The picture is a joke by the way. While Matthew Butterick doesn’t quite rail against Times New Roman and Arial, he does feel that they are entirely overused and, much of the time, are used out of context. Let’s just have a quote, shall we?
As a work of design, it’s hard to complain about Times New Roman. It was created for a newspaper, so it’s a bit narrower than most text fonts — especially the bold style. (Newspapers prefer narrow fonts because they fit more text per line.) The italic is mediocre. But those aren’t fatal flaws. Times New Roman is a workhorse font that’s been successful for a reason.
Yet it’s an open question whether its longevity is attributable to its quality or merely to its ubiquity. Helvetica still inspires enough affectation to have been the subject of a 2007 documentary feature. Times New Roman, meanwhile, has not attracted similar acts of homage.
This book is only available for online consumption, as it is Butterick’s presentation of how type and typography should be presented on the web. I found it and read it because I was getting dissatisfied with my layout and wanted to actually learn the skills necessary to do it well. Typography is an integral part of layout: in having the text look well on the page; balancing it with graphic and space elements and in being readable. Whether you’re someone that is active in publishing of any sort or just want to present your word processing documents well, it’s well worth a read.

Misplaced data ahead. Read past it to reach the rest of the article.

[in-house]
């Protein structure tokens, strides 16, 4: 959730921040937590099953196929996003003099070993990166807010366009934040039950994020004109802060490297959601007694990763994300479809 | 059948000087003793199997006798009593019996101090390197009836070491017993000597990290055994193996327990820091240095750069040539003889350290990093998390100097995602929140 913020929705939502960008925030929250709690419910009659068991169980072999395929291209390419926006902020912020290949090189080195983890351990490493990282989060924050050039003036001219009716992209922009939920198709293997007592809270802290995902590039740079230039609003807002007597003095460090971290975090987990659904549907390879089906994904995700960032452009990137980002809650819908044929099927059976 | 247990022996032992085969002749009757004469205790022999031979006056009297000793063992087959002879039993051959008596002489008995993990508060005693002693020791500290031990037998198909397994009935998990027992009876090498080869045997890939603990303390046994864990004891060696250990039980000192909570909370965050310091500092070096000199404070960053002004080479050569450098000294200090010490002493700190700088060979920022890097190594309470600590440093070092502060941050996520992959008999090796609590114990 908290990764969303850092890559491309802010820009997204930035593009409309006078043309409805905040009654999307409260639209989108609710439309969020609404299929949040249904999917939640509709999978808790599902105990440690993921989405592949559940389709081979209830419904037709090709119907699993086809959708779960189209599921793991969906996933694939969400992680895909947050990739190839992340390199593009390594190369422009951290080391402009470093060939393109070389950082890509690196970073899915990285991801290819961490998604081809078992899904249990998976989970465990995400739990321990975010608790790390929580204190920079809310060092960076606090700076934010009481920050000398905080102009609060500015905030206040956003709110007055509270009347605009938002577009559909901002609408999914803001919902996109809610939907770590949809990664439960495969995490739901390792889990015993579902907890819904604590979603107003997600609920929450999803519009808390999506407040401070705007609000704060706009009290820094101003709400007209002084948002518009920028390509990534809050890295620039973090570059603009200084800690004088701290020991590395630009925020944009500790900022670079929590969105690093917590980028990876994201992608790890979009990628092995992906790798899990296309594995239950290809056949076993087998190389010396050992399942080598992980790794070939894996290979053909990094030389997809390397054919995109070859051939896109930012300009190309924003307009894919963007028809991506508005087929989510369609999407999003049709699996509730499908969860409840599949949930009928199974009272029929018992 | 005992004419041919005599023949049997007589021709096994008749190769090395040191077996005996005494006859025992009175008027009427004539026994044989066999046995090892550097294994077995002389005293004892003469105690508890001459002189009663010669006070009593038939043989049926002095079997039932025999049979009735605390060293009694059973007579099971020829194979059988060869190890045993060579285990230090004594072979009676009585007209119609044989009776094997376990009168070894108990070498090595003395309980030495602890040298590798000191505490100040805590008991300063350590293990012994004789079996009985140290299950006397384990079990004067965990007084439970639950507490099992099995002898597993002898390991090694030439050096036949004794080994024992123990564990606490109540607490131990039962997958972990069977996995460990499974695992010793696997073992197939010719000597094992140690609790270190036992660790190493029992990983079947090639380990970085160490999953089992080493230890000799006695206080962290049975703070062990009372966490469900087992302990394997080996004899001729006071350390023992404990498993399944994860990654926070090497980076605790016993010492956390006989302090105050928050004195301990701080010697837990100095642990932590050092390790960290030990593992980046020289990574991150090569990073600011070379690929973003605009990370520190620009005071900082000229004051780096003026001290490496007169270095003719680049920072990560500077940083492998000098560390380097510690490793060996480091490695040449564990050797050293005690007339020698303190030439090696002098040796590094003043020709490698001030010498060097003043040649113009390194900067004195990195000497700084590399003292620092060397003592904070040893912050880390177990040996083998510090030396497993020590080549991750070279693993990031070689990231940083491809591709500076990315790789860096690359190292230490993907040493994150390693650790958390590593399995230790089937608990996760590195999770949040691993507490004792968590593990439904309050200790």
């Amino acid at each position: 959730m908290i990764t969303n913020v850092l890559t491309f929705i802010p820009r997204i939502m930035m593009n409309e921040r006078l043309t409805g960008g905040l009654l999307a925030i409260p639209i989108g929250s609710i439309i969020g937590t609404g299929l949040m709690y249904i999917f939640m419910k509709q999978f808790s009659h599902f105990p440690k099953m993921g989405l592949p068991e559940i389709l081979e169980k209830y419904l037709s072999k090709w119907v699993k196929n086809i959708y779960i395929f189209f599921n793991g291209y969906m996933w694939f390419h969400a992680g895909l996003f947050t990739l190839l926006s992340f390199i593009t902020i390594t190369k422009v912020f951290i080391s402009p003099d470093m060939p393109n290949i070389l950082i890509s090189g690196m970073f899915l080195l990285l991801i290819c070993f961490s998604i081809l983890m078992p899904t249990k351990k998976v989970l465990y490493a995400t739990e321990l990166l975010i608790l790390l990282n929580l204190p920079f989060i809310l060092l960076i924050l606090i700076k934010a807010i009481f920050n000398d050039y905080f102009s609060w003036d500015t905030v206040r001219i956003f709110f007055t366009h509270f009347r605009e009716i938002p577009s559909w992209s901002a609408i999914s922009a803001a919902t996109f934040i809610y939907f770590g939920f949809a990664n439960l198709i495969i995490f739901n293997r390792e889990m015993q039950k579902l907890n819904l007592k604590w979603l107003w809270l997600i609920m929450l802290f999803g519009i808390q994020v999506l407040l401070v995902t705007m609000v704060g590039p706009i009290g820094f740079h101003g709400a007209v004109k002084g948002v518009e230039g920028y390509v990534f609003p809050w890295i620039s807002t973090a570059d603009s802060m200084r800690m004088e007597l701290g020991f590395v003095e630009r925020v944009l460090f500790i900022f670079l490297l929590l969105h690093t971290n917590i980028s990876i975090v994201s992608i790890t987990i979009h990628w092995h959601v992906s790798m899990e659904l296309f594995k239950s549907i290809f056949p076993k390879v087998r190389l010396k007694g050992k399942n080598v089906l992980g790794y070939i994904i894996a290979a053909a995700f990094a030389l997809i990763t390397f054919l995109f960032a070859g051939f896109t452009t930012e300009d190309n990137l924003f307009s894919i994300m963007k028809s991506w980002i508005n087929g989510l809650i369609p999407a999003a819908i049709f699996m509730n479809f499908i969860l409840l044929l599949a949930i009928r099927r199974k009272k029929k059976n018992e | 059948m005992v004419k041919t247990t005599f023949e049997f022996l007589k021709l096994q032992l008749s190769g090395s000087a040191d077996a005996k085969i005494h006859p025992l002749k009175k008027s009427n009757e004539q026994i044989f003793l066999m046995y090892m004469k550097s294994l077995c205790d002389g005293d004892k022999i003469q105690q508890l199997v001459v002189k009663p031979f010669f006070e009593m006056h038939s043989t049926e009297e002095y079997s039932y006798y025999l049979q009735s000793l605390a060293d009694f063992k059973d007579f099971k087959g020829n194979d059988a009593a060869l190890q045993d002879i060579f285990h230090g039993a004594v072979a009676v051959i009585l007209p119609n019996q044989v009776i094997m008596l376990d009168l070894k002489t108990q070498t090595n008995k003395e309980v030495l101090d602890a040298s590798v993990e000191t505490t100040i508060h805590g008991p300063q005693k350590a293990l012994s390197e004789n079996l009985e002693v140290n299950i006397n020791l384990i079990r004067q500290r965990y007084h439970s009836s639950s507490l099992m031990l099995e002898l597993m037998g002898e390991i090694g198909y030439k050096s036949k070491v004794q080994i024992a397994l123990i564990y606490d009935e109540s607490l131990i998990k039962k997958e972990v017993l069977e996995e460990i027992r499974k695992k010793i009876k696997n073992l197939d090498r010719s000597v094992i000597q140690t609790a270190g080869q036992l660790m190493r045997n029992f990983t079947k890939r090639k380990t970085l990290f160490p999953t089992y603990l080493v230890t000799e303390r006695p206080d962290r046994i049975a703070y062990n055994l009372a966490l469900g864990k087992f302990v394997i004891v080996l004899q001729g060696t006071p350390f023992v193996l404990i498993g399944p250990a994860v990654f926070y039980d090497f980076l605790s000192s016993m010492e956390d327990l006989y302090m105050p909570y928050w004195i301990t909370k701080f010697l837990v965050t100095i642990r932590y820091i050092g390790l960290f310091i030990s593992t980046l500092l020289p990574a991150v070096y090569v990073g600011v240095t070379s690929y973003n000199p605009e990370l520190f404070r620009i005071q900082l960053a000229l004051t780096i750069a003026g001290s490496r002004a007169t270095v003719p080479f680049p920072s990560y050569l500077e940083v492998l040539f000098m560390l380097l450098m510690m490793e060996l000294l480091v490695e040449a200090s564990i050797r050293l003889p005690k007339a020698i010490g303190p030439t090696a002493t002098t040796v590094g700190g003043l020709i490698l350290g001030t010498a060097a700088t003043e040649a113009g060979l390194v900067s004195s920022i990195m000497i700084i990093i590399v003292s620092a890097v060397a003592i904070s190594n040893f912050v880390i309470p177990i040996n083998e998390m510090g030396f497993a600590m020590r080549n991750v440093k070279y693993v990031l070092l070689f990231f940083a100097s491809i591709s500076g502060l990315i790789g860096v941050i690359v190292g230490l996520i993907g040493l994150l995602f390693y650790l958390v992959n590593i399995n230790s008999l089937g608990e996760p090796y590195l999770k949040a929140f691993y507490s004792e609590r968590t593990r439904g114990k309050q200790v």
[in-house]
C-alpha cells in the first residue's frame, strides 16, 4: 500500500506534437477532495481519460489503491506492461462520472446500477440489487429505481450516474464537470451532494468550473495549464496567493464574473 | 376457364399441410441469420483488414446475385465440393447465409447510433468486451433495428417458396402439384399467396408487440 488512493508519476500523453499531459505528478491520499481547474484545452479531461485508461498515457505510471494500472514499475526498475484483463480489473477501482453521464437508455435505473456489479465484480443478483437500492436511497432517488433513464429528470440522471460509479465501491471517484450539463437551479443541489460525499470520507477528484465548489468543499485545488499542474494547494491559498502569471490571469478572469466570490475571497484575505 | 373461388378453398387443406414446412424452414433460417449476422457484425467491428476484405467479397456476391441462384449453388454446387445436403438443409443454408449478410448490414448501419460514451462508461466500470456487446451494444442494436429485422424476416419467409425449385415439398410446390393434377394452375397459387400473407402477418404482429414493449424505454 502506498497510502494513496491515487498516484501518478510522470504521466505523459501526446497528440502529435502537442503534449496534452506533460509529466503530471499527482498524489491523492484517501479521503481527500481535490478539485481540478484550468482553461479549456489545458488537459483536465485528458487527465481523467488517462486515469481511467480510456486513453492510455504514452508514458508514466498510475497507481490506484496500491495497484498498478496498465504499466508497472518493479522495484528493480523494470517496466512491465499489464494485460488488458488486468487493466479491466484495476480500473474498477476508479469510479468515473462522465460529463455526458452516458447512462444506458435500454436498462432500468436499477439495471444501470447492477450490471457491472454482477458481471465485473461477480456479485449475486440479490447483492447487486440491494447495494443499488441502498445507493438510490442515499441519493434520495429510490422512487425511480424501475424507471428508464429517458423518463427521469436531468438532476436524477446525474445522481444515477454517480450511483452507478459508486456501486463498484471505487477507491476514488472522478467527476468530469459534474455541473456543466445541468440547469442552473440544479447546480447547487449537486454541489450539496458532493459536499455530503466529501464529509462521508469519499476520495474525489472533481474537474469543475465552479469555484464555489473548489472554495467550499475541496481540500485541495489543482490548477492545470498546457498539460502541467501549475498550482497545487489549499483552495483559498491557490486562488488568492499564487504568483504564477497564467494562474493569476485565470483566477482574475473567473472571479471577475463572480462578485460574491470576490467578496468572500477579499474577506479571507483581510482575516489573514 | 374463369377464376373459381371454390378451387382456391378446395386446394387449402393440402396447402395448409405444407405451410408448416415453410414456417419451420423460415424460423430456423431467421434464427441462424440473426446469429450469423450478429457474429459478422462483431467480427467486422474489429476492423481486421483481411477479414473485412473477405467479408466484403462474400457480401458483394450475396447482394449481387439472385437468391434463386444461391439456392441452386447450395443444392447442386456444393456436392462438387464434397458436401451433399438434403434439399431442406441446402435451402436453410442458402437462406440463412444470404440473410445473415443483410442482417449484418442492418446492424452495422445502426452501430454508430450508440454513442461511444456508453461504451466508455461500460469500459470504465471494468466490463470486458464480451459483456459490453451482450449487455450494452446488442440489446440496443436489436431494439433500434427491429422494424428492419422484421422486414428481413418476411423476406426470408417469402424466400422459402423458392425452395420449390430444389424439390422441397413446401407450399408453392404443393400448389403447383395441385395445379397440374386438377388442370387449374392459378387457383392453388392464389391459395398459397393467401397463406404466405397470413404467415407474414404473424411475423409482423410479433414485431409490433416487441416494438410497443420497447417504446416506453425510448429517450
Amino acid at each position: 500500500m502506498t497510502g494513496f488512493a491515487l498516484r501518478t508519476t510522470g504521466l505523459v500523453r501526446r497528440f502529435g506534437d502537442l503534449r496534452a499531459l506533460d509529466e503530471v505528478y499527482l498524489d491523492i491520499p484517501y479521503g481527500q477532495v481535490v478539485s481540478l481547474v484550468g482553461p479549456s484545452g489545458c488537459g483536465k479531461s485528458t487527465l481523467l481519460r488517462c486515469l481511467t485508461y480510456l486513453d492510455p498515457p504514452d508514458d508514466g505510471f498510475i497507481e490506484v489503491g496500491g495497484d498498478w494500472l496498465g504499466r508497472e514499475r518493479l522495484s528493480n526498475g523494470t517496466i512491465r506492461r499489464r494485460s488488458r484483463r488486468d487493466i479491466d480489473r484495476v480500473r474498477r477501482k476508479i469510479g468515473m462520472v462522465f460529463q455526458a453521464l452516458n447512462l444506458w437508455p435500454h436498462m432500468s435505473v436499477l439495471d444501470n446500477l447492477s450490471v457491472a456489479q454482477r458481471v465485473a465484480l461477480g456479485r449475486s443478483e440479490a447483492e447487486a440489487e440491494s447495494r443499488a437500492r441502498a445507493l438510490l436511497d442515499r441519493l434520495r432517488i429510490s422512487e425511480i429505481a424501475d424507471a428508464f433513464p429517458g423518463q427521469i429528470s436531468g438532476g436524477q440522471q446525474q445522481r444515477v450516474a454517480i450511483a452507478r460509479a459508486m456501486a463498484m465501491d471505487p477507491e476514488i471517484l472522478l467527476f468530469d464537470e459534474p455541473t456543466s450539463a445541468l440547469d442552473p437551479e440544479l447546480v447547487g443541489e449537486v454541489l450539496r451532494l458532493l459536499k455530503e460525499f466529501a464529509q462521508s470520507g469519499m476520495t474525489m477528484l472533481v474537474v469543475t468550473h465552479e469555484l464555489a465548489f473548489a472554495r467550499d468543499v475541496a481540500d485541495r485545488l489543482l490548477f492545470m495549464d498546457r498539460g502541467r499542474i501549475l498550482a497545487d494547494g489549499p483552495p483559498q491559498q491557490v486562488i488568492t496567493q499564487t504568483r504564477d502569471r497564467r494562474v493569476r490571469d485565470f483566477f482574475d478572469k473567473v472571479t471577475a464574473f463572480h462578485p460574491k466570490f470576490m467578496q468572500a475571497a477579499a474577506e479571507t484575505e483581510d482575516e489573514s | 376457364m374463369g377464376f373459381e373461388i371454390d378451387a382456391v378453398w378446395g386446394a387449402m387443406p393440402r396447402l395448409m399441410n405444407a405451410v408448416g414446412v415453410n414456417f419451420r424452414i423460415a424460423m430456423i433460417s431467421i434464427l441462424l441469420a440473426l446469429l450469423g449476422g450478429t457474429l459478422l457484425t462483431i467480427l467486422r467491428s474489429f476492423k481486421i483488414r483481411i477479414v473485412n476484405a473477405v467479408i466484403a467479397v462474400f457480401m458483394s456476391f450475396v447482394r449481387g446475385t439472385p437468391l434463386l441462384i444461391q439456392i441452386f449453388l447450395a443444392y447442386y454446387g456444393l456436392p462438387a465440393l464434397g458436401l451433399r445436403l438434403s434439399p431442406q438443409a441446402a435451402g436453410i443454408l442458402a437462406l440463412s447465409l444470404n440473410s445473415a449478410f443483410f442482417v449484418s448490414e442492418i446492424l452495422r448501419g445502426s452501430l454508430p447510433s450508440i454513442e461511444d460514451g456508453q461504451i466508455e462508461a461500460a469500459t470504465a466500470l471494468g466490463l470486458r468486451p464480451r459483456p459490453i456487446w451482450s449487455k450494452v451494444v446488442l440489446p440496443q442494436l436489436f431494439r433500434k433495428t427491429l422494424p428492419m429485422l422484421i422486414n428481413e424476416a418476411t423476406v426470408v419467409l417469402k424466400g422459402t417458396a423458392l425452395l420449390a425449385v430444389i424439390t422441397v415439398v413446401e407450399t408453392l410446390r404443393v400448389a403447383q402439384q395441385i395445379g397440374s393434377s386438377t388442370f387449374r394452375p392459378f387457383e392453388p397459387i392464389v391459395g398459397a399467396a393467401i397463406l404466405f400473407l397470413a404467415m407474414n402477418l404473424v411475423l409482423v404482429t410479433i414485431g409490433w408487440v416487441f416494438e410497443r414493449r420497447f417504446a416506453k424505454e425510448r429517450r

In his own words, Butterick states that ‘Typography matters because it helps conserve the most valuable resource you have as a writer — reader attention’ (including the correct em dash as opposed to an en). The book deals with all sorts of obscure and not-so-obscure items of typography such as straight and curly quotes, one space between sentences, question marks and exclamation points, semicolons and colons, system fonts, bold or italic, all caps, fonts, line spacing, line length and various other items of page layout.
Interestingly, on my journey to find this book, I found out that typophiles around the world were horrified by the typography in both the movie title and the subtitles of James Cameron’s Avatar. Each to their own I suppose.
Having read the book, I still continue to use Arial and Times New Roman as the main fonts in our quarterly paper newsletter as the familiarity is, I feel, a good thing. I just use them much better now than I used to.
Read the book online at practicaltypography.com. I recommend a 10″ tablet on a cosy couch rather than a computer screen.